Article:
Thirty-six slender columns support the thin concrete canopy of this colonnade, which provides an outdoor events space for a house museum on Mexico's Yucatán Peninsula (+ slideshow).
Designed by Mexico City studio Materia Arquitectonica, the Montes Molina Pavilion, frames three sides of a paved courtyard at La Quinta Montes Molina – a historic 20th century house in Merida that has become a museum.
The permanent pavilion structure was intended to take the place of the canvas tents typically used to host the museum's events.
"The client sought a permanent structure to hold all kinds of scales of events and to enhance a more intimate relationship with the existing building," explained the studio, which is led by Mexican architect Gustavo Carmona and Puerto Rican architect Lisa Beltran.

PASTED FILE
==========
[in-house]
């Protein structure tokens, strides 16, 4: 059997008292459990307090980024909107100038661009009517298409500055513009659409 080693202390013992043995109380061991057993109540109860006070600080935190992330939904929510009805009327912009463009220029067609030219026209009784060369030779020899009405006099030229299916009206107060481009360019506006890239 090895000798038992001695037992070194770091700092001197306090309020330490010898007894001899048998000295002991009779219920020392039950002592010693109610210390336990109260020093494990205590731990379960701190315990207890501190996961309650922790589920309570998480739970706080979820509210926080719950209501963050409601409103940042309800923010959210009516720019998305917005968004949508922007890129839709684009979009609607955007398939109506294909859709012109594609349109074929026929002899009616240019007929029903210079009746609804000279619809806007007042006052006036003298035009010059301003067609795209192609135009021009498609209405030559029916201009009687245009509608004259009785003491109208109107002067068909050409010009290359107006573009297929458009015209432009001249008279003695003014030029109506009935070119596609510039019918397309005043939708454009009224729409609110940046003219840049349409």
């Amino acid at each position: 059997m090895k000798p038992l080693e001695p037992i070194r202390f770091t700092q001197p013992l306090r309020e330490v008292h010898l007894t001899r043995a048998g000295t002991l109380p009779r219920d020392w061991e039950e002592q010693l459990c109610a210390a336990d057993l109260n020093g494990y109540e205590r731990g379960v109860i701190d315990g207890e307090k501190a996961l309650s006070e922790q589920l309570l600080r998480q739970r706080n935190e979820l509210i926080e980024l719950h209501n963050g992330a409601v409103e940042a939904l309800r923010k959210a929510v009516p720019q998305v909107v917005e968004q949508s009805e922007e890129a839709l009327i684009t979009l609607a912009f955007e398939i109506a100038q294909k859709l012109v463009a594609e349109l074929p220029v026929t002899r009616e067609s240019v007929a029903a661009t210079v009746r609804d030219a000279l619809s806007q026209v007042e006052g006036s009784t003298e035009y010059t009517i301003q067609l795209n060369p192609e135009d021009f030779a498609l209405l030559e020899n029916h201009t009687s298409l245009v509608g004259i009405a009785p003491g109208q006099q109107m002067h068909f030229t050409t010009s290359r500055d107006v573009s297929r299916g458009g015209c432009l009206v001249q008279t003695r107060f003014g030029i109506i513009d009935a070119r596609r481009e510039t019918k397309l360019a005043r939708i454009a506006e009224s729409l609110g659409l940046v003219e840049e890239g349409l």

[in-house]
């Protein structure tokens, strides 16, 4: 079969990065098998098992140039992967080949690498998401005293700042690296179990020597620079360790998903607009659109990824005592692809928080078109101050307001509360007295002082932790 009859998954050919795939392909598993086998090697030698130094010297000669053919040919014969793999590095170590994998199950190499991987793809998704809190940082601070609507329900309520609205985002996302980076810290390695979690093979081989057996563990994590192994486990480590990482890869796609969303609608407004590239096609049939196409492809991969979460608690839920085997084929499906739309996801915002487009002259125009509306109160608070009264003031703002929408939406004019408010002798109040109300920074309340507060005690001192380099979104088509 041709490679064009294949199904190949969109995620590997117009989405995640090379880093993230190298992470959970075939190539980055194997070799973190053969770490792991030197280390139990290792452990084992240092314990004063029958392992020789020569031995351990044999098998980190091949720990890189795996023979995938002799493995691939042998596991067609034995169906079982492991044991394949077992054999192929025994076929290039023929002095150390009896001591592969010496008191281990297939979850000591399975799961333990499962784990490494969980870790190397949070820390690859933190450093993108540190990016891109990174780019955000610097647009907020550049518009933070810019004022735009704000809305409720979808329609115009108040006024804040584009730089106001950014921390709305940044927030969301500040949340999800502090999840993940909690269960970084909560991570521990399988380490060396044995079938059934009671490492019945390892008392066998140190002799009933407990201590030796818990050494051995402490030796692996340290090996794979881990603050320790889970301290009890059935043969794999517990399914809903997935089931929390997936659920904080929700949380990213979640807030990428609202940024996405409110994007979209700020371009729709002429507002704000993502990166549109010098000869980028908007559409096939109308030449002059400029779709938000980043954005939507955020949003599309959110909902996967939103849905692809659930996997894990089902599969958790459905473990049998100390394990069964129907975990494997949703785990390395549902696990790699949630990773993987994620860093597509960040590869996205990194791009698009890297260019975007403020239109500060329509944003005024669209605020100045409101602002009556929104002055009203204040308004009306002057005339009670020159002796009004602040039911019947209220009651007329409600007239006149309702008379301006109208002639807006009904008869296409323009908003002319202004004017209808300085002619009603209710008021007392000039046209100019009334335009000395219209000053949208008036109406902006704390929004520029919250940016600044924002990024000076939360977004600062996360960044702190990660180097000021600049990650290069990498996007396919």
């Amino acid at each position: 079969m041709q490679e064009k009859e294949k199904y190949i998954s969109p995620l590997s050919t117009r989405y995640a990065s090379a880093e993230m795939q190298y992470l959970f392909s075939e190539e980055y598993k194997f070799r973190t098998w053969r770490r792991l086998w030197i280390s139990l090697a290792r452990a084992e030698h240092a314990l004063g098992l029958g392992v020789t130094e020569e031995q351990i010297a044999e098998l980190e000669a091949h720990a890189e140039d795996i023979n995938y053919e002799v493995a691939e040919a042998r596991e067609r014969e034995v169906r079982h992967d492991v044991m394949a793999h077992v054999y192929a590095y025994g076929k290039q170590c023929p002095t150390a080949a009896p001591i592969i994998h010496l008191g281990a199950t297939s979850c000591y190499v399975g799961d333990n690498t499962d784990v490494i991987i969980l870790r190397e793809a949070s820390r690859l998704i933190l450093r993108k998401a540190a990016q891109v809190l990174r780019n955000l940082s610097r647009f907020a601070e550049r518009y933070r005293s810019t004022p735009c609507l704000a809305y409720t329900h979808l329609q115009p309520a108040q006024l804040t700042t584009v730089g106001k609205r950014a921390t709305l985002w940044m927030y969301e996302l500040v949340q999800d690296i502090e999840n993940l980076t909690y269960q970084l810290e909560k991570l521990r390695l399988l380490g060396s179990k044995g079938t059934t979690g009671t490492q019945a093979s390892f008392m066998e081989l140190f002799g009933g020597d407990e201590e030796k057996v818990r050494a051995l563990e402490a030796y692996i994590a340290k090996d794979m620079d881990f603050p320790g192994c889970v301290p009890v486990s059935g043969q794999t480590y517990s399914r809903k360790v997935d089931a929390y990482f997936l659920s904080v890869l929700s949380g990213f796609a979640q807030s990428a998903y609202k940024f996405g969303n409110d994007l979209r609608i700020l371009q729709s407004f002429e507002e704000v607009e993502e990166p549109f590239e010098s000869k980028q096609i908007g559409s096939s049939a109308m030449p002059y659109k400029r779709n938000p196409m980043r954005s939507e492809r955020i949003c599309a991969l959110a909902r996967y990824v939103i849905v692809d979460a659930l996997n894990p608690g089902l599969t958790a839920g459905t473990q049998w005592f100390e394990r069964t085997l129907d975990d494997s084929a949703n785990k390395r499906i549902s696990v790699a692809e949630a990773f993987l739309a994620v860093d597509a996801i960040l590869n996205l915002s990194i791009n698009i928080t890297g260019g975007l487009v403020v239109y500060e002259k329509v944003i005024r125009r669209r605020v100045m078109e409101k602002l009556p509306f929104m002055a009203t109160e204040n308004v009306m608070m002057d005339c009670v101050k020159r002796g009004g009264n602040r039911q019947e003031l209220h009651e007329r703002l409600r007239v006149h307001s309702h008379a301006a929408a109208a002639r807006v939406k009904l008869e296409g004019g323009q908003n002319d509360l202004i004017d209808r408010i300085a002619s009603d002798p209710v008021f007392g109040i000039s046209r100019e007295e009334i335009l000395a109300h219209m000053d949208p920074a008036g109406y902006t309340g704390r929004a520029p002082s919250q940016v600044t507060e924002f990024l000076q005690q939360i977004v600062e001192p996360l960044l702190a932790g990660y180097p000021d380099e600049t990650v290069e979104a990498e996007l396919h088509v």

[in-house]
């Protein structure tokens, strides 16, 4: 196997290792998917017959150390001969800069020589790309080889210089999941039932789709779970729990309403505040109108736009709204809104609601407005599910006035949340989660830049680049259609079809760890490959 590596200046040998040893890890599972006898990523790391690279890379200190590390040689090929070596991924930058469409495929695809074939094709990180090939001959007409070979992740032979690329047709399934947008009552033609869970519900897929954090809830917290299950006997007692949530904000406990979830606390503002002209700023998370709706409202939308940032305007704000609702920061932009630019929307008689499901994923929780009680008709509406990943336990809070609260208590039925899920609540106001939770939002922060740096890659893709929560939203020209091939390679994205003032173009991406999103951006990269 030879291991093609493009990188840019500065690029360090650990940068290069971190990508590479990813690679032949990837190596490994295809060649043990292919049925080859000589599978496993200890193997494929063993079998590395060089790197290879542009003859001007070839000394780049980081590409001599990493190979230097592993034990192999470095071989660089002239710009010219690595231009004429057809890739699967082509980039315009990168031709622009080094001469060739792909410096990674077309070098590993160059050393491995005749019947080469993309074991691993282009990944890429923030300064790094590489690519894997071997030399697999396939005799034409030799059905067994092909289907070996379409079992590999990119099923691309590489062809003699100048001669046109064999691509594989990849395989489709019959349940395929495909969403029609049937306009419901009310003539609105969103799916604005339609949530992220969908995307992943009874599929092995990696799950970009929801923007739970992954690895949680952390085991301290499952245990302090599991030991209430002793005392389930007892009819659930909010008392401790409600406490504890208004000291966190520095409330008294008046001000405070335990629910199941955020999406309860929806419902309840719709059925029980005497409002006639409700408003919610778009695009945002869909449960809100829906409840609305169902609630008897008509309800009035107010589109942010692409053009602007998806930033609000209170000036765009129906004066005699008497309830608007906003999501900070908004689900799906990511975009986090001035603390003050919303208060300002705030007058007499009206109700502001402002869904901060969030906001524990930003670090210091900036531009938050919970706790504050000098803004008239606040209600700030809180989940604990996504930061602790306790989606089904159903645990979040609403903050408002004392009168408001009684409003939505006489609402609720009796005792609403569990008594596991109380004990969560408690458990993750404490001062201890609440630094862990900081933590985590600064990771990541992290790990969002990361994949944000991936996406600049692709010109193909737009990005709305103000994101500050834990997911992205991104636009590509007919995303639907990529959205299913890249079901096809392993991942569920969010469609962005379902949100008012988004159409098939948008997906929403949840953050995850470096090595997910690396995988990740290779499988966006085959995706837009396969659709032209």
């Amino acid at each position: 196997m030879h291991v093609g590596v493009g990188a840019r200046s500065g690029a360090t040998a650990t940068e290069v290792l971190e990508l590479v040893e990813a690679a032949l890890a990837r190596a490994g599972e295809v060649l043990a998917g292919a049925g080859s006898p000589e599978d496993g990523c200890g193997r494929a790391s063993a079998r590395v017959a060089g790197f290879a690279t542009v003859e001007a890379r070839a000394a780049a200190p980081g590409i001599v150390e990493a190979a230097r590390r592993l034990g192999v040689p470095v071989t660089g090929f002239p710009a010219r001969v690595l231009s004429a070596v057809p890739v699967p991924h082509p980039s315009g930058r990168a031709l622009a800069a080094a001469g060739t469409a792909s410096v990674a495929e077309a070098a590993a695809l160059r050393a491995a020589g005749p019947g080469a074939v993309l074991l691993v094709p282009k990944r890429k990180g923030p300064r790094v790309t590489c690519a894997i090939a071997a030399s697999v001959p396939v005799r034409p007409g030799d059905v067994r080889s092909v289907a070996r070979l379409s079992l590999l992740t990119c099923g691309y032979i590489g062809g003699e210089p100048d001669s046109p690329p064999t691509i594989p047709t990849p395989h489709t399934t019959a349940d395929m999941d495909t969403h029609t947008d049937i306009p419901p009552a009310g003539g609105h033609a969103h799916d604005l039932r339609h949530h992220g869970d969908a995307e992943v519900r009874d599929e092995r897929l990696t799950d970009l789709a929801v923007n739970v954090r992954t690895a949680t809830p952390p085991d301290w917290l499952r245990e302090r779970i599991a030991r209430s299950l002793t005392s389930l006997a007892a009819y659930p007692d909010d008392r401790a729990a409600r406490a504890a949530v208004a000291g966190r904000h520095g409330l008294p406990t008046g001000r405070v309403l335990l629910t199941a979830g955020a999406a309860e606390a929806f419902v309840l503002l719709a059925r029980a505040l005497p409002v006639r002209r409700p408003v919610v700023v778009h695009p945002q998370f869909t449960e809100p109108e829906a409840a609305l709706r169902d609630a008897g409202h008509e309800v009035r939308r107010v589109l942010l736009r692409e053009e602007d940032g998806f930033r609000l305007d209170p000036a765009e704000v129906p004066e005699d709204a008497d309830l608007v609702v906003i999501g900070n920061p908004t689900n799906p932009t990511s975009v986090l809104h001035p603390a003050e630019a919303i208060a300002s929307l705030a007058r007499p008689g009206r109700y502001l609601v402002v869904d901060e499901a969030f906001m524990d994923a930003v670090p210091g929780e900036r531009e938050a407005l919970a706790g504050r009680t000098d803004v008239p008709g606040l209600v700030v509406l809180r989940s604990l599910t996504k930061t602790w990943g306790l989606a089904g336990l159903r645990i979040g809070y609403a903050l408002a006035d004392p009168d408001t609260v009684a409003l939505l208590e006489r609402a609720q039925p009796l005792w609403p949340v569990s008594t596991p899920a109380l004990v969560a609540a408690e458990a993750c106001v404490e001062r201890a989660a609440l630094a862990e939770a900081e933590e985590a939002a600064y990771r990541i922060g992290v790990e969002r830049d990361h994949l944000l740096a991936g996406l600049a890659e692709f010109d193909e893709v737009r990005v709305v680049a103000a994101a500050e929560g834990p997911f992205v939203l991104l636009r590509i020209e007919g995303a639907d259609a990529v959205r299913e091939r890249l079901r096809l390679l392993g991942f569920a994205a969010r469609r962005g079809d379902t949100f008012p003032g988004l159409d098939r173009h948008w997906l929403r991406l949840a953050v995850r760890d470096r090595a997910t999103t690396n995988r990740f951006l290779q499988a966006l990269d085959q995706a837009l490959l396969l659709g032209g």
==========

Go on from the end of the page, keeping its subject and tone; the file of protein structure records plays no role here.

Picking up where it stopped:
"The columns relate to the trees that surround the property and the balconies of the house," they added.
"The roof reinforces the presence of the emptied space below, contrasting with the solid nature of the house and connecting with the garden to its sides."
The pavilion creates a U-shaped promenade, located at the base of a sweeping staircase with ornamental balustrades.
It was built from white concrete, chosen for its similarity in colour to the facade of the old house.
"The light colour resonates with the character of the city and the house and allows light and shadow to mark the passage of the sun on its surfaces," said the architects.
Seams in the cast-concrete panels that make up the slender "knife-edge" canopy highlight its construction method, but at the same time mimic grooves in the museum's facade and the gaps between the paving slabs below.
The canopy is topped by a steel structure that will stabilise the structure in the event of a hurricane.
A canopy contained within this structure can be drawn across the roof of the pavilion to shelter the centre of the courtyard.
Photography is by Onnis Luque.
Design: Materia Arquitectónica (Gustavo Carmona, Lisa Beltrán), David Pompa
Team: Gustavo Xoxotla, Raybel Cueva, Jorge Covarrubias